Recently I got a severe leg abrasion when I had an accident on my motorcycle. I needed surgery to clean the leg and stop all the bleeding. Three days later my leg got red and swollen and itched. My surgeon gave me an antibiotic thinking it was infected. But the culture was negative, and the leg kept getting worse. Then, he gave me prednisone and the leg got better quickly. Any ideas?
Well, I’m no Dr. House, but since I know your food allergies include gelatin, I suspect you reacted to a hemostatic agent containing gelatin. “Hemostatic” means to stop bleeding and hemostatic agents are vital to surgeons. Gelatin is used in many of them because its’ protein structure provides a scaffold that promotes clot formation. It is available in two forms: a matrix (sponge, film or powder) or as a foam. Examples in common use today include: Surgifoam, Surgiflo, Gelfoam, Floseal, MeroPack, Thrombi-Gel, Gelfoam, and Optisphere. There are non-gelatin products available that are made from cellulose.
Unfortunately, the story doesn’t end there as you need to be aware of gelatin exposure in other medical settings. Some medical devices contain gelatin. Some vascular grafts contain gelatin as do some heart valve replacements. Some bone replacement implants contain gelatin and are used in both skeletal and dental products. IV fluids are generally safe but some of what are called colloid fluids (often used for patients in shock) contain gelatin. As it turns out, no colloid fluids in the USA contain gelatin, but gelatin containing fluids are frequently used in Europe.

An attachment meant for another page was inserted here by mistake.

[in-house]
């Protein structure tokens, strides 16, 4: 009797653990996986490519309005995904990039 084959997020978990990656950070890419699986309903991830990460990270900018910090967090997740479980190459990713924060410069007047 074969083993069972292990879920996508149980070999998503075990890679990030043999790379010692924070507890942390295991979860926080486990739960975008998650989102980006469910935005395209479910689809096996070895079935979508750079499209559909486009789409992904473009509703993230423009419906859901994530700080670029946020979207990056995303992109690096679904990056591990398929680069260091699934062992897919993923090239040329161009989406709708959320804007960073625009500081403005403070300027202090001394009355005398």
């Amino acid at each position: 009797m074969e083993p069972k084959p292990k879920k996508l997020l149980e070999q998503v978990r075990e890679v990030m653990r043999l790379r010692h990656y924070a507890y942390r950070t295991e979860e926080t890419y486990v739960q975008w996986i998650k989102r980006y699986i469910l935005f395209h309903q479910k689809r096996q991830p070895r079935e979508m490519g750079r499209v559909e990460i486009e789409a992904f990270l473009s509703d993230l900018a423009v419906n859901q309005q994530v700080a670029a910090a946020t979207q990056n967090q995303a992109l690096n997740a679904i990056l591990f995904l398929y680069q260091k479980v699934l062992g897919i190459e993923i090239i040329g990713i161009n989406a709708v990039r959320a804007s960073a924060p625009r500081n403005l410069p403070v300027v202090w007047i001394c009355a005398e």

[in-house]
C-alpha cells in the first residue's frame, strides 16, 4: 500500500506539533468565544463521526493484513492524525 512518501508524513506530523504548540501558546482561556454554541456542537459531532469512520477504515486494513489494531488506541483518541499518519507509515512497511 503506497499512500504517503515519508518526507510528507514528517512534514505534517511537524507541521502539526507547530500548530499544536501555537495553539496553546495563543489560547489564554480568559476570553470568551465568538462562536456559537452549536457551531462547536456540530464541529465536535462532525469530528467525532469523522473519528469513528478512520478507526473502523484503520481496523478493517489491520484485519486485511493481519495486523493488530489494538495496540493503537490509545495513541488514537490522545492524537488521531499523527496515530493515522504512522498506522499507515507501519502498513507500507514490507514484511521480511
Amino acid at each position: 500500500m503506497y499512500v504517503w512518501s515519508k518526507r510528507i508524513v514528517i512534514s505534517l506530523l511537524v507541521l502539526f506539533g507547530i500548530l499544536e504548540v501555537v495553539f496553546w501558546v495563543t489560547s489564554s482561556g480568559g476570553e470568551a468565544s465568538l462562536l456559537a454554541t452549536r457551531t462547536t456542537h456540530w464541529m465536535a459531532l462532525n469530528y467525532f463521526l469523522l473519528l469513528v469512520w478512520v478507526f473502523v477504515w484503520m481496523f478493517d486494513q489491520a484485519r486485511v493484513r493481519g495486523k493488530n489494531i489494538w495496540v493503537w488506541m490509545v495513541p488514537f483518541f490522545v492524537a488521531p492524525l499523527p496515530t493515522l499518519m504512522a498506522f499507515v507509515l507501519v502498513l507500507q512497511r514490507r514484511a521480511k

Many medicines contain gelatin either to form the capsule (for example Advil Liqui-gels) or as a binder. Since the number of OTC and prescription drugs is so large, it is advisable to read labeling on any medication you plan to take. A few intraocular lens implants (used in cataract surgery) contain gelatin, but most do not.
Finally, some vaccines contain gelatin. Most notable is the MMR vaccine. There is an interesting side story to the MMR vaccine that is worth mentioning. Although allergic reactions to MMR are rare, when they do occur doctors initially thought it was due to egg allergy as the vaccine is prepared in an egg medium. But when these cases were more closely studied, it turned out that the gelatin, not egg, was the provocateur. Actually, children with egg allergy an receive MMR without any concern for allergic reaction. A few other vaccines may contain gelatin depending on the manufacturer: rabies vaccine, typhoid vaccine, yellow fever vaccine, and one type of flu vaccine.